A MOTHER has recalled the moment she decided to give her daughter the world’s longest name – which is a whopping 1,019 letters.
Sandra Williams, from Texas, said she wanted to make sure her baby’s name was unique, but rather then focus on unusual lettering, she concluded that its length was the way to go.
When their baby girl was born on September 12, 1984, Sandra and her partner formally submitted her name as Rhoshandiatellyneshiaunneveshenk Koyaanisquatsiuth Williams on her birth certificate.
But just three weeks later they concluded that it simply wasn’t long enough – filing a 1,000-word-plus amendment that granted her certificate a two-foot extension.
It also featured a 38 word-long middle name as many of the girl’s friends and family settled on a shortened title of Jamie to be used on a day to day basis.
Some 13 years later, Jamie and her mum then appeared on Oprah where they shocked audiences with the “unique” decision.
Sandra told Oprah: “I had to do something to break a Guinness World Record. I had to make sure that her name was going to be unique.
“I didn’t want her name to be like anybody else’s.
“Her name had to be different, and I had to be in the Guinness book.”
Sandra recalled the process of coming up with the tongue twisting name, which took roughly six months to compile.
The name reportedly features a combination of movies, cars and relatives.
However, one person left struggling was Jamie herself who was afforded the unenviable task of learning the unique first name – roughly 170 times longer than the average – from a very early age.
Her mother explained that she had to record the name on a tape and play it back to her repeatedly.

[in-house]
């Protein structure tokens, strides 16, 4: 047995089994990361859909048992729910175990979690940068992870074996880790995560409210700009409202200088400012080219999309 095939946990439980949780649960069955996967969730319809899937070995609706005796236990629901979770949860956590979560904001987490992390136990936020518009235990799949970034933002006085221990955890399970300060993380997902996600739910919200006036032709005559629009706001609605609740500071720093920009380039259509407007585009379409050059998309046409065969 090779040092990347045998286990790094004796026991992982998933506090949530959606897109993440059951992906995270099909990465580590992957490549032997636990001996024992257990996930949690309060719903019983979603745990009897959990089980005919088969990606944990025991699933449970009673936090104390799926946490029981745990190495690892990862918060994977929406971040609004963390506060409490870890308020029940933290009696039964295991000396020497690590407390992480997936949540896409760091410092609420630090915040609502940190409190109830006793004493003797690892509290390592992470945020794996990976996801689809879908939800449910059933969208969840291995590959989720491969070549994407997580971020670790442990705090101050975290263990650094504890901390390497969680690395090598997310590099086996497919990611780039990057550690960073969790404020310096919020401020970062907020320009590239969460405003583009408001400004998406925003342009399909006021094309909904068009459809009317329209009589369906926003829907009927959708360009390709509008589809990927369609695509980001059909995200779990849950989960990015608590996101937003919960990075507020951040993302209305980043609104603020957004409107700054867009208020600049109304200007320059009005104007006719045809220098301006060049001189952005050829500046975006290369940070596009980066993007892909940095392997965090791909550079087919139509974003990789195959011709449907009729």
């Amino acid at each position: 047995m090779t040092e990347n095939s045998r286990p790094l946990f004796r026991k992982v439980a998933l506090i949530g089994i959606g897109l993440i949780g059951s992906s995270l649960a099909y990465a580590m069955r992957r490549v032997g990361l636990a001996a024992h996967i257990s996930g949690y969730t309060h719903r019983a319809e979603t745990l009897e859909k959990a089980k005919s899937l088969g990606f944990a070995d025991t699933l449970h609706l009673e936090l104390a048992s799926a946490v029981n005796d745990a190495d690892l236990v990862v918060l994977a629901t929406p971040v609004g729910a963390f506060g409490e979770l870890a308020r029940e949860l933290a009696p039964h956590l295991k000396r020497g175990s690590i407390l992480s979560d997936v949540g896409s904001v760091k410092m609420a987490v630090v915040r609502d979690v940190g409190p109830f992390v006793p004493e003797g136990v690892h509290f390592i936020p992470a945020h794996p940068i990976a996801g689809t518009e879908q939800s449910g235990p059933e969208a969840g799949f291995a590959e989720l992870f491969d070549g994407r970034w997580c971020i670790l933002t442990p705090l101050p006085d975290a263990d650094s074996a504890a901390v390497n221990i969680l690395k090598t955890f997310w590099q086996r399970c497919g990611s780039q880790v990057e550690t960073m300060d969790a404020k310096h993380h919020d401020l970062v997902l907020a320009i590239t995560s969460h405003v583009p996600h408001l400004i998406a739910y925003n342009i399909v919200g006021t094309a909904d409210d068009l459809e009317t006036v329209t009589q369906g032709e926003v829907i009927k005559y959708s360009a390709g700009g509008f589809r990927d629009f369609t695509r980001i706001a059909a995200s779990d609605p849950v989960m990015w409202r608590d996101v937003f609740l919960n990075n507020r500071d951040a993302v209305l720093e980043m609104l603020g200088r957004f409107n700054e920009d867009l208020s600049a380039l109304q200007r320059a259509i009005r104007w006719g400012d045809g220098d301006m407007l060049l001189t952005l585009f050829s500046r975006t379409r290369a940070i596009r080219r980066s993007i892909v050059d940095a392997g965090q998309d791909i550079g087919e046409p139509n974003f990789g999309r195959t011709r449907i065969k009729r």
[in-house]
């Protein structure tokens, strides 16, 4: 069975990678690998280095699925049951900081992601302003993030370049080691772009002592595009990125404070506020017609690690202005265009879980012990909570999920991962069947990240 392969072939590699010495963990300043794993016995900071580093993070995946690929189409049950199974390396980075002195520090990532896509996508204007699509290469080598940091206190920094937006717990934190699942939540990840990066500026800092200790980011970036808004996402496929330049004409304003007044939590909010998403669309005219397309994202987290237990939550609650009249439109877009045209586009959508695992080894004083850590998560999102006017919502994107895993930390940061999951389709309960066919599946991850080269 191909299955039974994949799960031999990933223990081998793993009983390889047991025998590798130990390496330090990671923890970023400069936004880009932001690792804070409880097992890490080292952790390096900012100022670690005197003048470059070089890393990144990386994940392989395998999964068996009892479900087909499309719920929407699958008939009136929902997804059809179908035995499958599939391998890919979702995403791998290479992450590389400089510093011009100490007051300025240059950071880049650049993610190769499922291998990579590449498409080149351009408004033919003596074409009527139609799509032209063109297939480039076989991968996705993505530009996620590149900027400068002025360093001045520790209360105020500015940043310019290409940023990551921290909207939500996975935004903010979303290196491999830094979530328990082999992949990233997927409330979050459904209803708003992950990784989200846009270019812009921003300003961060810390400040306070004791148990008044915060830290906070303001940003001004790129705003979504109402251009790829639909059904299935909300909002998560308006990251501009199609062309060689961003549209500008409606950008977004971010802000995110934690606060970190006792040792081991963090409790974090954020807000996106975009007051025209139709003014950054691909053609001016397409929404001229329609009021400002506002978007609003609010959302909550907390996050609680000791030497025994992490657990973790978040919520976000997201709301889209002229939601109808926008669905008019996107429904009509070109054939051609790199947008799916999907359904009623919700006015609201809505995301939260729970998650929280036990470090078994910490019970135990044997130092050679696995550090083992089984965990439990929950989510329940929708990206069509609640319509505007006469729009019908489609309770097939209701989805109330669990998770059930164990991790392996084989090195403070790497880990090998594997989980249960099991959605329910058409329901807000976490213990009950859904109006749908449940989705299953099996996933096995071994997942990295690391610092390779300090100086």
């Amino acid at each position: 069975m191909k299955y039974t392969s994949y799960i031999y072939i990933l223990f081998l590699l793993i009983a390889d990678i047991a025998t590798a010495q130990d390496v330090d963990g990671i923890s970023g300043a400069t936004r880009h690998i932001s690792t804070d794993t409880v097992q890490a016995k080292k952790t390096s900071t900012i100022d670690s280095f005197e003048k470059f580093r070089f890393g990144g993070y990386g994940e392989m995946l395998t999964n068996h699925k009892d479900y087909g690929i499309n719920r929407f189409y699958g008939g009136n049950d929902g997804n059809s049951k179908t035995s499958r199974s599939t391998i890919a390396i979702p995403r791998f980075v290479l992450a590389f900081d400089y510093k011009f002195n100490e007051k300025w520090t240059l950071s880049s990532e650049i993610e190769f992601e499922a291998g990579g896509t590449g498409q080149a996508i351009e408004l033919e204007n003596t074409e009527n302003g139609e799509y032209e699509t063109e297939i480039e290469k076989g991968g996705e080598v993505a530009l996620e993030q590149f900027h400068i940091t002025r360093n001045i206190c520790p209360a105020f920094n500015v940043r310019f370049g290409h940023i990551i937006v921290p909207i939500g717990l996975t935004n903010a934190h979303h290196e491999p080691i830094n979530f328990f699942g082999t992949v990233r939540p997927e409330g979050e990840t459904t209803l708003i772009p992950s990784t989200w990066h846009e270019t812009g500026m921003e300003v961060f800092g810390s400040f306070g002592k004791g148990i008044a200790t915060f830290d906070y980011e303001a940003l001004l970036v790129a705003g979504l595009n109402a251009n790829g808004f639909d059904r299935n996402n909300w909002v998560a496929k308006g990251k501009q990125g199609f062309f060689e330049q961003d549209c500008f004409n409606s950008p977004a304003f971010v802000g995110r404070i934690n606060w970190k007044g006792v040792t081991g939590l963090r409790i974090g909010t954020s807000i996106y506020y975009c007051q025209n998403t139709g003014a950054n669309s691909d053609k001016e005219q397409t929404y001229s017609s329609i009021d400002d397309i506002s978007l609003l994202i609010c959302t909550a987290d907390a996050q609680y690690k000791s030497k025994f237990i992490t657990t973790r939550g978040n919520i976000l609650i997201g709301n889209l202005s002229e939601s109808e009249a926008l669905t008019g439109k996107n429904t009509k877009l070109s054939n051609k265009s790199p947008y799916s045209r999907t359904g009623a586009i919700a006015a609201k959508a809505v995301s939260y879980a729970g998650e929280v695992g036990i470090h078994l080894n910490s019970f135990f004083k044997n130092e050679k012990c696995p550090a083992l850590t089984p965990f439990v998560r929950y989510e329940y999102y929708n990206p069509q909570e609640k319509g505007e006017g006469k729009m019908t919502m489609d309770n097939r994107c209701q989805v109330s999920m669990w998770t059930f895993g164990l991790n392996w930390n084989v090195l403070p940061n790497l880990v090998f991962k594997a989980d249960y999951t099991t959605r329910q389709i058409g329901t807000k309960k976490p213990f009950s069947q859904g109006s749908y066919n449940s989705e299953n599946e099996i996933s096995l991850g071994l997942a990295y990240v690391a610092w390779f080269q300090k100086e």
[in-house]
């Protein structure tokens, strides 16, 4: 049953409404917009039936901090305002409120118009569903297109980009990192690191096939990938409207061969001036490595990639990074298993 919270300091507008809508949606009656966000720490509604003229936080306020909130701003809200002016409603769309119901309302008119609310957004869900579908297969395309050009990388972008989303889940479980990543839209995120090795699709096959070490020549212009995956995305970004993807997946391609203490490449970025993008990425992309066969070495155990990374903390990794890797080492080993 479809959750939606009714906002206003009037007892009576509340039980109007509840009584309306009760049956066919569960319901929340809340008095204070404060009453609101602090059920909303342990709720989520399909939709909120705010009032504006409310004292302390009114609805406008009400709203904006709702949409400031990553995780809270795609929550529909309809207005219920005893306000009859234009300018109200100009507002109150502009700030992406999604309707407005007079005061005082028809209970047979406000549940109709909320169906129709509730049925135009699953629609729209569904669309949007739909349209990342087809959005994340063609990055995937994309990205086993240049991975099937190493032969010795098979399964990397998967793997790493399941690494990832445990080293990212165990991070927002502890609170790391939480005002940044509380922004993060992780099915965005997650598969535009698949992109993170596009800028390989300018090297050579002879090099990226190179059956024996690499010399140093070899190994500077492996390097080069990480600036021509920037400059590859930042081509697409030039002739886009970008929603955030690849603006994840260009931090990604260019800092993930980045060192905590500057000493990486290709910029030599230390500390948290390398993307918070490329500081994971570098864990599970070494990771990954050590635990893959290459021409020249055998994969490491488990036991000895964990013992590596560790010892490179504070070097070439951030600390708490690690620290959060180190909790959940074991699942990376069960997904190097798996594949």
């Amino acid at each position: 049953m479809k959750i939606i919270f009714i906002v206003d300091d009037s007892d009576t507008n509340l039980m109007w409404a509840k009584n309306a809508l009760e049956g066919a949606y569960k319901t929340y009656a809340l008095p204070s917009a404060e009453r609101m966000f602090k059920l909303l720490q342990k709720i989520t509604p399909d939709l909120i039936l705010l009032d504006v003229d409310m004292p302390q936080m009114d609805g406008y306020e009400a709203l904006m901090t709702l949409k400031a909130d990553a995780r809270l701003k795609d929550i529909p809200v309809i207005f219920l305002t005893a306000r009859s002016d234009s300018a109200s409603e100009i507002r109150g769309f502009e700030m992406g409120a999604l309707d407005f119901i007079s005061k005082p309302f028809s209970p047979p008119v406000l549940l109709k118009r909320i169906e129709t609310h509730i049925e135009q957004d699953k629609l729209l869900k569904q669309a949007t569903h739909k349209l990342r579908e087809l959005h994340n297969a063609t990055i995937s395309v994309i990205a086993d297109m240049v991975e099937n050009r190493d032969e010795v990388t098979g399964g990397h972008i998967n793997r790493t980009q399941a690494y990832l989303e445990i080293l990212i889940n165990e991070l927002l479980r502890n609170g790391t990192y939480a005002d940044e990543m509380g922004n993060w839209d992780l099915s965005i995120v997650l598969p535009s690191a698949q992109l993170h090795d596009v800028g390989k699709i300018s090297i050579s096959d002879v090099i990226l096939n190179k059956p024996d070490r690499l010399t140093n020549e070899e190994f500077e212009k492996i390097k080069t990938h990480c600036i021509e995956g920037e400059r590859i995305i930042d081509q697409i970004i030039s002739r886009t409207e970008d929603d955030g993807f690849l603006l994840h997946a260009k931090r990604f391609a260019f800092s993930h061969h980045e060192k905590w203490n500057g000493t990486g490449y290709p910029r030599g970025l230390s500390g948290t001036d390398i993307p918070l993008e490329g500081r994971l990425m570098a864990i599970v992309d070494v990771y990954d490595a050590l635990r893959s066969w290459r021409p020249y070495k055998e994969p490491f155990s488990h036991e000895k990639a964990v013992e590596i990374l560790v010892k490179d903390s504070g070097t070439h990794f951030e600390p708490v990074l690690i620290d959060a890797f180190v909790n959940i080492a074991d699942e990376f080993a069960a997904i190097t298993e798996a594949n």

But speaking in 1997 as a 12-year-old, Jamie said she loved her unusual name and the fame it brought it her through her youth.
Jamie’s first name comprises of 1,019 letters. In full it reads:
It was so influential that it even prompted a law change in Texas, meaning children could only be given a name that fitted within the ‘name’ box on the birth certificate form.
According to on file reports, the Guinness World Record for the longest name had previously dated back to 1914.
Hubert Blaine, who died in 1997, had abided by a huge 747-letter name for 83 years.
But these days, parents have looked to get creative with their kids’ names in other ways.
In October last year, it emerged that a Belgian family had reportedly named their 11 children using a variation of the same four letters – A, E, L and X in them.
Explaining why they chose such a unique way of naming their brood, Gwenny explained: “We named our oldest son after Marino’s stepfather because we thought it was a beautiful name.
“The name of our second son became Axel and after that we started puzzling.”
She later added: “We realized that they were the same letters, so we decided to continue like this.”